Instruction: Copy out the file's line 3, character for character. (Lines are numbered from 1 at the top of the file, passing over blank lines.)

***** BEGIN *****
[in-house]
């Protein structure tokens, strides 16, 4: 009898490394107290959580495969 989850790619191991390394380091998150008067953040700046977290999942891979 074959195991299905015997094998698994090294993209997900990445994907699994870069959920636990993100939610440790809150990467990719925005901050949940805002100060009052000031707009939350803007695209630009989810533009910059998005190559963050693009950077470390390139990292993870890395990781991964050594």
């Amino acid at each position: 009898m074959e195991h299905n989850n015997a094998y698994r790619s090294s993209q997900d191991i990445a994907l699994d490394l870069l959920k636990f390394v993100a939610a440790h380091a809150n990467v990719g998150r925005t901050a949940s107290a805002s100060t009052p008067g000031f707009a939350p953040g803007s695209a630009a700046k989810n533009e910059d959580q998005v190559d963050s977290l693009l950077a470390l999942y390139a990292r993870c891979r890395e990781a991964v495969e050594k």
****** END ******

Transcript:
């Amino acid at each position: 009898m074959e195991h299905n989850n015997a094998y698994r790619s090294s993209q997900d191991i990445a994907l699994d490394l870069l959920k636990f390394v993100a939610a440790h380091a809150n990467v990719g998150r925005t901050a949940s107290a805002s100060t009052p008067g000031f707009a939350p953040g803007s695209a630009a700046k989810n533009e910059d959580q998005v190559d963050s977290l693009l950077a470390l999942y390139a990292r993870c891979r890395e990781a991964v495969e050594k």